George Frampton

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Sir George James Frampton in 1915
Memorial to W. S. Gilbert on Victoria Embankment, London by George Frampton, 1914
McLaren Memorial in St Cuthberts, Edinburgh by George Frampton
Queen Mary by George Frampton, Guildhall Gallery, London

Sir George James Frampton, RA (18 June 1860 – 21 May 1928) was a notable British sculptor and leading member of the New Sculpture movement.[1]

Early life and career[edit]

He was born on 18 June 1860 in London to a stonemason. He began his working life in an architect's office before studying under William Silver Frith at the City and Guilds of London Art School (formerly Lambeth School of Art). He went on to the Royal Academy Schools where he won the Gold Medal and Travelling Scholarship. From 1887 to 1890 Frampton undertook further study and work at the studio of Antonin Mercie in Paris.[2]

Frampton returned to England and took up a teaching position at the Slade School of Art in 1893[3] By this time, Frampton was, according to the critic M.H. Spielmann "in open rebellion against white sculpture". In 1895 he showed Mother and Child at the Royal Academy, a polychromatic work, with the figures in bronze against a copper plaque, and a white disc behind the head. In his statue of Dame Alice Owen (1895) he combined bronze and marble, and in Lamia contrasted an ivory head and neck with bronze clothing. He made many busts and reliefs, mostly as memorials. His statues include a large bronze of Queen Victoria erected in Calcutta in 1901[4] and the Queen Victoria Statue in the grounds of the Manitoba Legislative Building in Winnipeg in 1904.[5]

Frampton's first house and studio was at 32 Queen's Grove (where a blue plaque to his name has been erected), but he later built a larger house nearby in Carlton Hill,[6] both in St John's Wood, London. He was married to the artist Christabel Cockerell and had one son, the painter and etcher Meredith Frampton.[2]He was an active member of The Art Workers' Guild and became Master in 1902. He sculpted the Art Workers' Guild's Master's Jewel in silver representing 'Art is Unity'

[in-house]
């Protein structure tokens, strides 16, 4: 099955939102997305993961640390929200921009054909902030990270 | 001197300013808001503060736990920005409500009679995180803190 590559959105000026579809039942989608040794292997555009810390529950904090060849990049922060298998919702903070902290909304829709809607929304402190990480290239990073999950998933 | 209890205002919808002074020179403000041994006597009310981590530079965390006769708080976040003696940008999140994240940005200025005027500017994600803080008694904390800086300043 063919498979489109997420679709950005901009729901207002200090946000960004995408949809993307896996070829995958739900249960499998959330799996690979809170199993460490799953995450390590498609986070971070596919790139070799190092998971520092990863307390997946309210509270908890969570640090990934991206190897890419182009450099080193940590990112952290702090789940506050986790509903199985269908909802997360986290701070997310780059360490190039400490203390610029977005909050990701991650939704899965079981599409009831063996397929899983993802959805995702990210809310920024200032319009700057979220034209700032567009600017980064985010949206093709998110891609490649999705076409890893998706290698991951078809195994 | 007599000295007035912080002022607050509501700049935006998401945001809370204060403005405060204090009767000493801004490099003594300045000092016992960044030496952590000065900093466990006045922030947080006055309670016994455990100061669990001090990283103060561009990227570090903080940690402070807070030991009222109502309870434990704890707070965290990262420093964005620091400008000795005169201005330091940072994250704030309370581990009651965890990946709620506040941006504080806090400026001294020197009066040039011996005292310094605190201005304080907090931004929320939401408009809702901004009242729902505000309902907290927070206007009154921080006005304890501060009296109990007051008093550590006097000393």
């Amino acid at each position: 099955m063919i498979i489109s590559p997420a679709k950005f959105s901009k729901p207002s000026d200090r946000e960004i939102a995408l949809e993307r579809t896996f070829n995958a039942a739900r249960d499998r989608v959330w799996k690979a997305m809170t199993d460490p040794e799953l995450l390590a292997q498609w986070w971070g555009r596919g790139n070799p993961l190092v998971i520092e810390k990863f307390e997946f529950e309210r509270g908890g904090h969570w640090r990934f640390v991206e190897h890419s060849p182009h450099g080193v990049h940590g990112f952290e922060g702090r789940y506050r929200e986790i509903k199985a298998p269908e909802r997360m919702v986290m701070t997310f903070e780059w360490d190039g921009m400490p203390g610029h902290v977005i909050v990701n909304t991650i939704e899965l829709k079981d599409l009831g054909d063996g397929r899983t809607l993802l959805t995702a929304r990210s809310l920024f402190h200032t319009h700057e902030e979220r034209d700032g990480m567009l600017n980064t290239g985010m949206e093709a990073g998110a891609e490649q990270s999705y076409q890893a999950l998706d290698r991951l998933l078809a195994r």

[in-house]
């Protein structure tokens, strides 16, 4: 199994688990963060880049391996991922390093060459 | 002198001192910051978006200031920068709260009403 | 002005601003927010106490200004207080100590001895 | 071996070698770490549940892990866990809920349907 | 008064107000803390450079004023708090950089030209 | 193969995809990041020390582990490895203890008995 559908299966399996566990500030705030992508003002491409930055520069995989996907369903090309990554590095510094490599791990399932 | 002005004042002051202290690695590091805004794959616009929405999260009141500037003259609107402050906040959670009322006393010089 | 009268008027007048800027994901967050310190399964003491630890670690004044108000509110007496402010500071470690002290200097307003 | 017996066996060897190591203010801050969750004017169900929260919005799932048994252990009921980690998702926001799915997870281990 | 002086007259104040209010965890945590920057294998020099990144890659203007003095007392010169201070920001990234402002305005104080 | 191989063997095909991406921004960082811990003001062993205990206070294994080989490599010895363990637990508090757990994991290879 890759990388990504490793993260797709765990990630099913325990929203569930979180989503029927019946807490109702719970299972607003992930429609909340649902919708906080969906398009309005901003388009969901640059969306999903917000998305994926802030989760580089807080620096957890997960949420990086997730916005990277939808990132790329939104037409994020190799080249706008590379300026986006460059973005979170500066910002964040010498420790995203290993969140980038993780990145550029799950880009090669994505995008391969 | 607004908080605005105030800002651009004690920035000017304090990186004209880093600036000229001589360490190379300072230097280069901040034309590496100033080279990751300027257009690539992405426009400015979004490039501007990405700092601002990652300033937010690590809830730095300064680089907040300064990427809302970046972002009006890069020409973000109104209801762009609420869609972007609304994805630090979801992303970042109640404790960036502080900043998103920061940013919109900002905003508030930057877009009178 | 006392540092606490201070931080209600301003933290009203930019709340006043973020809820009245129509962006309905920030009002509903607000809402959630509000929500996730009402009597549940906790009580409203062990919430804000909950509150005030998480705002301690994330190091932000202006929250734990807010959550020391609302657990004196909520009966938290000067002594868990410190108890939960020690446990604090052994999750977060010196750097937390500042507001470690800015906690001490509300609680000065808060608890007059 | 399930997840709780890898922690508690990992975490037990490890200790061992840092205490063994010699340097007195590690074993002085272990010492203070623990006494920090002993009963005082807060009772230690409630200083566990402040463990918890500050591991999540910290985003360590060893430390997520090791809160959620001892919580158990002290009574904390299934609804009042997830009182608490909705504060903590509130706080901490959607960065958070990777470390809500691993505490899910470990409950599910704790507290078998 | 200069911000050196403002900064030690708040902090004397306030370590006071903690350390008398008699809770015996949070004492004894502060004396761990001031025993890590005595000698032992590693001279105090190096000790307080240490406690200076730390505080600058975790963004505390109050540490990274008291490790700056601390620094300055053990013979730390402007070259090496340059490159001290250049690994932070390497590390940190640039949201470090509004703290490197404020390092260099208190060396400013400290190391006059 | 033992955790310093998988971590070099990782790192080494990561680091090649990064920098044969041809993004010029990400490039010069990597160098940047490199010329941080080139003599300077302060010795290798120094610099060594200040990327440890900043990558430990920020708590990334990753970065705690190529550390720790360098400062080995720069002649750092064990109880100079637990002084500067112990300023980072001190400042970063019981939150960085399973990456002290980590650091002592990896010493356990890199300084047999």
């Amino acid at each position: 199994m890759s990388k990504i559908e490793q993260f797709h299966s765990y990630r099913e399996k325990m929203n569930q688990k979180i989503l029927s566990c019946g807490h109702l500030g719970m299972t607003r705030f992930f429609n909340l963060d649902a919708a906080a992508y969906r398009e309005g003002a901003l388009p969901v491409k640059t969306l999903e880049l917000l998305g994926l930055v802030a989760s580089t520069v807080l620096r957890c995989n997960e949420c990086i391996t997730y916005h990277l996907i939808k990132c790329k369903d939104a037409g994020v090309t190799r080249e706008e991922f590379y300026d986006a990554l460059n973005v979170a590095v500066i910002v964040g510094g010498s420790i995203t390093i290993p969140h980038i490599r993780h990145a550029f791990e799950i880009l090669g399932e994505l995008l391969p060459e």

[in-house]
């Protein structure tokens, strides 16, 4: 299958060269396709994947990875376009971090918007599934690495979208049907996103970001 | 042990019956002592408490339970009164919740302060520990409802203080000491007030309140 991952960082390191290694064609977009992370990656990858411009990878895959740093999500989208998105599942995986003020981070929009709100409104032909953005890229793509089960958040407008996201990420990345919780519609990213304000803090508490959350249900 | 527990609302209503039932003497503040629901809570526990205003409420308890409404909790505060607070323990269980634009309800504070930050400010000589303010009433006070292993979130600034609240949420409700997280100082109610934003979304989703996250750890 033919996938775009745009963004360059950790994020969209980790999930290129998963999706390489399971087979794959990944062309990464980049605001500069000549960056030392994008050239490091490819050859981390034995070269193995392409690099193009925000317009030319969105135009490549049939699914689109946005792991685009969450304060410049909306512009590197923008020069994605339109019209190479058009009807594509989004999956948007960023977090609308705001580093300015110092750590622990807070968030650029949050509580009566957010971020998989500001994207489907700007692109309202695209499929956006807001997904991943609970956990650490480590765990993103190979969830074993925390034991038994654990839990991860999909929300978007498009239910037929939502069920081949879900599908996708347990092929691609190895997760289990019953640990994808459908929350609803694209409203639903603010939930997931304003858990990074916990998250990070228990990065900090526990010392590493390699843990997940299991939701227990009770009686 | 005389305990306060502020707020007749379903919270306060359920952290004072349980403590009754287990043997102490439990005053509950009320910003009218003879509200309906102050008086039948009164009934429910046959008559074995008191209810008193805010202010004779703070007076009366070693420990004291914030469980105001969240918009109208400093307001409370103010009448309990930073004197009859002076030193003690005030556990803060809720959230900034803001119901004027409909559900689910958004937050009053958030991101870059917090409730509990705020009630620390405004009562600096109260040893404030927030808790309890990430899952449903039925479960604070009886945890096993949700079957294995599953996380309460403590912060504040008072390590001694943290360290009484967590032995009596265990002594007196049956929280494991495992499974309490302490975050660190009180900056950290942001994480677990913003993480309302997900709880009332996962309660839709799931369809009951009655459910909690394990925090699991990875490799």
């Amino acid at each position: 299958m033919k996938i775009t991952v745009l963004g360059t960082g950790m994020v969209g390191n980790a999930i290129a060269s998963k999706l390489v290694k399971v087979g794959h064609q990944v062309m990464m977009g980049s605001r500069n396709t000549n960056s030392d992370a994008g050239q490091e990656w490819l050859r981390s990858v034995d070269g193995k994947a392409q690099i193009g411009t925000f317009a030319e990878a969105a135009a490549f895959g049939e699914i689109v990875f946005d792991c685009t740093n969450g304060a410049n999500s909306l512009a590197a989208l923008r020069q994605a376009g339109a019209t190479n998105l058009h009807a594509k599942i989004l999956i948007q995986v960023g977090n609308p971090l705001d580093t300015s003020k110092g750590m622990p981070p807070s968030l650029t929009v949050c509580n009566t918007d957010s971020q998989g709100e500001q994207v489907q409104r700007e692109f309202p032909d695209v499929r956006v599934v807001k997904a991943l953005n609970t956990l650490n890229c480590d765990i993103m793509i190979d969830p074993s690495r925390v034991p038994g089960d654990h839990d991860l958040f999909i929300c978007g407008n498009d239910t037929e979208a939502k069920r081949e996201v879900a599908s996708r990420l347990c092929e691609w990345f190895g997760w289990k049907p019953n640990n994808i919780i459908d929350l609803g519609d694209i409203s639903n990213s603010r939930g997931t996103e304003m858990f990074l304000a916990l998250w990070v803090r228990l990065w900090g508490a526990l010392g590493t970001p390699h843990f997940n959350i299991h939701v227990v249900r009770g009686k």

He died on 21 May 1928 and was cremated at Golders Green Crematorium on 25 May. His ashes lie in a niche on the ground floor of the east wing of the Ernest George Columbarium.

Best known works[edit]

Among Frampton's notable public sculptures are the figures of Peter Pan playing a set of pipes, the lions at the British Museum and the Edith Cavell Memorial that stands outside the National Portrait Gallery, London.[2] The original statue of Peter Pan in Kensington Gardens, London, was commissioned by J.M. Barrie in 1912. Seven more casts were made of the statue, situated in:

A number of his works can be seen at the restored St James' Church, Warter in Yorkshire.

After the death of Queen Victoria in early 1901, Frampton was chosen to create a bronze statue of the late queen in Calcutta, the capital of the British India. It was unveiled in March 1902, and was later placed outside the Victoria Memorial.

References[edit]

  1. ^ Read, Benedict (2 January 2005). "Subject in the New Sculpture". The Victorian Web. University of Leeds. Retrieved 26 October 2011. 
  2. ^ a b c "George Frampton". Oxford Dictionary of National Biography. Oxford: Oxford University Press. 2011. Retrieved 26 October 2011. 
  3. ^ "A Brief History of the Slade School of Fine Art". Retrieved 26 October 2011. 
  4. ^ Spielmann, M.H. (1901). British Sculpture and Sculptors of Today. London: Cassell. pp. 89–95. 
  5. ^ Baker, M. (1986). Symbol in Stone: The Art and Politics of a Public Building. Winnipeg: Hyperion Press, p. 119.
  6. ^ "Sir George Frampton's new house in St. John's Wood". Victorianweb.org. 2010-12-22. Retrieved 2013-02-24. 

See also[edit]